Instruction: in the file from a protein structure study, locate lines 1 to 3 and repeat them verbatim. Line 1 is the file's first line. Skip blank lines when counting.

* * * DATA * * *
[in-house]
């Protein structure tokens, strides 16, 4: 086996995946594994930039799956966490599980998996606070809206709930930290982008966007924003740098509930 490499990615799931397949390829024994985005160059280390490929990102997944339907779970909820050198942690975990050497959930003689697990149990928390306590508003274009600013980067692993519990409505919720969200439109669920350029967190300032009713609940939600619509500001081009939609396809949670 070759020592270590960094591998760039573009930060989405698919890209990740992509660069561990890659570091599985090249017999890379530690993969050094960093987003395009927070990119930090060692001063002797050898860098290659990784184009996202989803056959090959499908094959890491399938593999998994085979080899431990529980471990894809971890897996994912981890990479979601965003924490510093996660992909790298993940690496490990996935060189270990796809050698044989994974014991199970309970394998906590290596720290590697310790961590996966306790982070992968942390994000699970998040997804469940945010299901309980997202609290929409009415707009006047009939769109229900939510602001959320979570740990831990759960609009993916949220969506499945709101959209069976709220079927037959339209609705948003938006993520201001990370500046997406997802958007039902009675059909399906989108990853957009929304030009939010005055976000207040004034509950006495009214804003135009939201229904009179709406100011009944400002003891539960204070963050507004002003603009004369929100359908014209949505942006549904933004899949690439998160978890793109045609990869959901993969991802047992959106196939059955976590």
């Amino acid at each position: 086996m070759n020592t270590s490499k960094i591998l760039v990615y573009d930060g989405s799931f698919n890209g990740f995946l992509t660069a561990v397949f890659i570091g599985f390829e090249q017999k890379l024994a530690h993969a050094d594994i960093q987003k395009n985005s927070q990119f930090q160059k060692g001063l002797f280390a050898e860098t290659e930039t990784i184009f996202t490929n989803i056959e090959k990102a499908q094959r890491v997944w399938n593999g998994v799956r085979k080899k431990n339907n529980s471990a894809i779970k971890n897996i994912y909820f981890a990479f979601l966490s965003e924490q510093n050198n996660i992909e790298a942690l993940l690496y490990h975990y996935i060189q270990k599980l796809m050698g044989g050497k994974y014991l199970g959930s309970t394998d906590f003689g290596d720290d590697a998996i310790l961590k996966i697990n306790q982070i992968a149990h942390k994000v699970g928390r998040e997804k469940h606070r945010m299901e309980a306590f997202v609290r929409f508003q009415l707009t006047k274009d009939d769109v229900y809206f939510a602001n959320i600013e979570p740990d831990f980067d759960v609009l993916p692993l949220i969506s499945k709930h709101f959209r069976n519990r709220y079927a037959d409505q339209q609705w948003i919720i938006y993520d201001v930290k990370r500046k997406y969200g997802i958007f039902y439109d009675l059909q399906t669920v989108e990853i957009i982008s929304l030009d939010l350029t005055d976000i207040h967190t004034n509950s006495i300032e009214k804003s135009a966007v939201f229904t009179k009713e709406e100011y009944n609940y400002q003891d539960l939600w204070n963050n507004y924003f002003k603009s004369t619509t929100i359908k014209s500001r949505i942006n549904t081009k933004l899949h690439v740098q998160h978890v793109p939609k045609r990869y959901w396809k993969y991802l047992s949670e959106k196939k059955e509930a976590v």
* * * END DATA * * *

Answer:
[in-house]
């Protein structure tokens, strides 16, 4: 086996995946594994930039799956966490599980998996606070809206709930930290982008966007924003740098509930 490499990615799931397949390829024994985005160059280390490929990102997944339907779970909820050198942690975990050497959930003689697990149990928390306590508003274009600013980067692993519990409505919720969200439109669920350029967190300032009713609940939600619509500001081009939609396809949670 070759020592270590960094591998760039573009930060989405698919890209990740992509660069561990890659570091599985090249017999890379530690993969050094960093987003395009927070990119930090060692001063002797050898860098290659990784184009996202989803056959090959499908094959890491399938593999998994085979080899431990529980471990894809971890897996994912981890990479979601965003924490510093996660992909790298993940690496490990996935060189270990796809050698044989994974014991199970309970394998906590290596720290590697310790961590996966306790982070992968942390994000699970998040997804469940945010299901309980997202609290929409009415707009006047009939769109229900939510602001959320979570740990831990759960609009993916949220969506499945709101959209069976709220079927037959339209609705948003938006993520201001990370500046997406997802958007039902009675059909399906989108990853957009929304030009939010005055976000207040004034509950006495009214804003135009939201229904009179709406100011009944400002003891539960204070963050507004002003603009004369929100359908014209949505942006549904933004899949690439998160978890793109045609990869959901993969991802047992959106196939059955976590």
């Amino acid at each position: 086996m070759n020592t270590s490499k960094i591998l760039v990615y573009d930060g989405s799931f698919n890209g990740f995946l992509t660069a561990v397949f890659i570091g599985f390829e090249q017999k890379l024994a530690h993969a050094d594994i960093q987003k395009n985005s927070q990119f930090q160059k060692g001063l002797f280390a050898e860098t290659e930039t990784i184009f996202t490929n989803i056959e090959k990102a499908q094959r890491v997944w399938n593999g998994v799956r085979k080899k431990n339907n529980s471990a894809i779970k971890n897996i994912y909820f981890a990479f979601l966490s965003e924490q510093n050198n996660i992909e790298a942690l993940l690496y490990h975990y996935i060189q270990k599980l796809m050698g044989g050497k994974y014991l199970g959930s309970t394998d906590f003689g290596d720290d590697a998996i310790l961590k996966i697990n306790q982070i992968a149990h942390k994000v699970g928390r998040e997804k469940h606070r945010m299901e309980a306590f997202v609290r929409f508003q009415l707009t006047k274009d009939d769109v229900y809206f939510a602001n959320i600013e979570p740990d831990f980067d759960v609009l993916p692993l949220i969506s499945k709930h709101f959209r069976n519990r709220y079927a037959d409505q339209q609705w948003i919720i938006y993520d201001v930290k990370r500046k997406y969200g997802i958007f039902y439109d009675l059909q399906t669920v989108e990853i957009i982008s929304l030009d939010l350029t005055d976000i207040h967190t004034n509950s006495i300032e009214k804003s135009a966007v939201f229904t009179k009713e709406e100011y009944n609940y400002q003891d539960l939600w204070n963050n507004y924003f002003k603009s004369t619509t929100i359908k014209s500001r949505i942006n549904t081009k933004l899949h690439v740098q998160h978890v793109p939609k045609r990869y959901w396809k993969y991802l047992s949670e959106k196939k059955e509930a976590v």